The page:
Developing a digital training tool to support oncologists in the skill of information-provision: A user centred approach

Sebastiaan M. Stuij, Constance H.C. Drossaert, Nanon H.M. Labrie, Robert L. Hulsman, Marie José Kersten, Sandra Van Dulmen, Ellen M.A. Smets*, Hanneke De Haes, Arwen Pieterse, Julia Van Weert, Noor Christoph

*Corresponding author for this work

Research output: Contribution to journalArticleAcademicpeer-review

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Abstract

Background: For patients with cancer, being well informed by their oncologist about treatment options and the implications thereof is highly relevant. Communication skills training (CST) programs have shown to be effective in improving clinicians' communication skills, yet CSTs are time-consuming, inconvenient to schedule, and costly. Online education enables new ways of accessible learning in a safe and personalised environment. Aim and methods: We describe the design of a digital CST-tool for information provision skills that meets oncologists' learning needs. We used the CeHRes Roadmap for user-centred design as a guiding framework. Phase 1 (Contextual Inquiry) involved consultation of the literature and a focus group interview study to uncover the learning needs and training preferences of clinicians' regarding a digital training for the skill of information-provision. In phase 2 (Value Specification), two multidisciplinary expert panels specified the learning content and format of a digital training. Phase 3 (Design) encompassed an iterative development process, including two user group assessment sessions and 5 individual user sessions in which prototypes were tested. All sessions were recorded and independently analyzed by two researchers. Results: Based on literature and consultation of the users in the inquiry phase of the development process, and on expert opinion in the value specification phase, relevant (sub) skills and user requirements were defined to consider for the digital training format. It was decided to develop a conventional e-learning and a chatbot. Personalization and interactivity were integrated in the prototypes by including features that allow for e.g., choosing text, video or animation; to upload video-recorded consultations to receive peer-feedback; and to consult a communication expert. Results revealed that, overall, participants expressed a willingness to use a digital training tool to acquire information-provision skills. Individual user testing (including junior clinicians), indicated a preference for the chatbot over the e-learning. Conclusion: We offer a description of extensive development work which was conducted in collaboration with multiple health care professionals to iteratively develop two innovative prototypes of digital tools that would appropriately engage oncologists in learning effective information giving skills. The resulting prototypes were well appreciated and thus provide a solid basis for further development and testing.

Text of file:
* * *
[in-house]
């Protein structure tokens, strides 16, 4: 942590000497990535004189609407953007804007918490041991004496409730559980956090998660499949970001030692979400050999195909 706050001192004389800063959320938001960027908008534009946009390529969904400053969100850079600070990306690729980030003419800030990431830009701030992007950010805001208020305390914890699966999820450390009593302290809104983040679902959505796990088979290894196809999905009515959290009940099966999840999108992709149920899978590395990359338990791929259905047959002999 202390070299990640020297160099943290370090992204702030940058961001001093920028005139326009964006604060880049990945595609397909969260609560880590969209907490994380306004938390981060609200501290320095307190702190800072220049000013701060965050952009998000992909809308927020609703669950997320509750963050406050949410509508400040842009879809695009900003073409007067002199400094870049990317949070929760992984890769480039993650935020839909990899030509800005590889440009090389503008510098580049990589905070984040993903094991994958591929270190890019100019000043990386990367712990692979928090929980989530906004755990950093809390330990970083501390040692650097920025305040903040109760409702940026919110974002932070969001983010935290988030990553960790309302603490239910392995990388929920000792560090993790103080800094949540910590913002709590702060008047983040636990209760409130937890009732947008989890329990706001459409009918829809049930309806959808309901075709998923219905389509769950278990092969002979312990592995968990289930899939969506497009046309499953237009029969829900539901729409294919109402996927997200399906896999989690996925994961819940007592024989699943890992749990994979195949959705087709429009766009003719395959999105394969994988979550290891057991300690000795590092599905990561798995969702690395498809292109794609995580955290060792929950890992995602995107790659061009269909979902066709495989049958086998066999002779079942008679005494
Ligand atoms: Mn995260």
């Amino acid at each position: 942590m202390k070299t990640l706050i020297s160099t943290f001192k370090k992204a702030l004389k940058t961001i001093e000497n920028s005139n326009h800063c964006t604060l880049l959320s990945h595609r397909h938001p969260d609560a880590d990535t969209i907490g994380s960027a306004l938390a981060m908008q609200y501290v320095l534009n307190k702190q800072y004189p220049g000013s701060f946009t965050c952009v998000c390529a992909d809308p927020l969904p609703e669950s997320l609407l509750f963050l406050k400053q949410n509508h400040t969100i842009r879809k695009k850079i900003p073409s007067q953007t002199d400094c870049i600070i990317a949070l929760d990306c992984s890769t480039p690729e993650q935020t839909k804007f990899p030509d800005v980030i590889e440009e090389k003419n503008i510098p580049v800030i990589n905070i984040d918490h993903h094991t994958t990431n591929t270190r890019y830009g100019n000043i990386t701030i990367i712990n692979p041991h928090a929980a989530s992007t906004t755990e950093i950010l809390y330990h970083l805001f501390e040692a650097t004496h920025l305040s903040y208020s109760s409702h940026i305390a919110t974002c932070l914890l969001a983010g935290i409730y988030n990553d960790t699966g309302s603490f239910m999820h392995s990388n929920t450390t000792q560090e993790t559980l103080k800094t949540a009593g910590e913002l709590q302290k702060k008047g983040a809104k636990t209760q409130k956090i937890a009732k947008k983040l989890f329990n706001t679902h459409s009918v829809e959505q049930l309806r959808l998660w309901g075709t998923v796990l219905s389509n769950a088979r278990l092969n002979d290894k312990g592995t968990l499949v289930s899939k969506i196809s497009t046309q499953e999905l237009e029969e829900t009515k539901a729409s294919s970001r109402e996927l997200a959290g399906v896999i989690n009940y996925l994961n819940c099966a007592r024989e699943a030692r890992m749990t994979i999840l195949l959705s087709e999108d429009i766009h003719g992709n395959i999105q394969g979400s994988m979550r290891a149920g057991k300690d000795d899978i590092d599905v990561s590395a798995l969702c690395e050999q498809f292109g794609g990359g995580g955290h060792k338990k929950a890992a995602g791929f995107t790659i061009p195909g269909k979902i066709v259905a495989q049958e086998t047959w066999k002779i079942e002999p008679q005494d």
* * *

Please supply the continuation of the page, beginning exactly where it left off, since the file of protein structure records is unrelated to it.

Original languageEnglish
Article number135
JournalBMC Medical Education
Volume20
Issue number1
DOIs
Publication statusPublished - 1 May 2020

Keywords

  • Communication skills training
  • Communication technology
  • Doctor-patient communication
  • E-learning
  • Oncology
  • User-centered design

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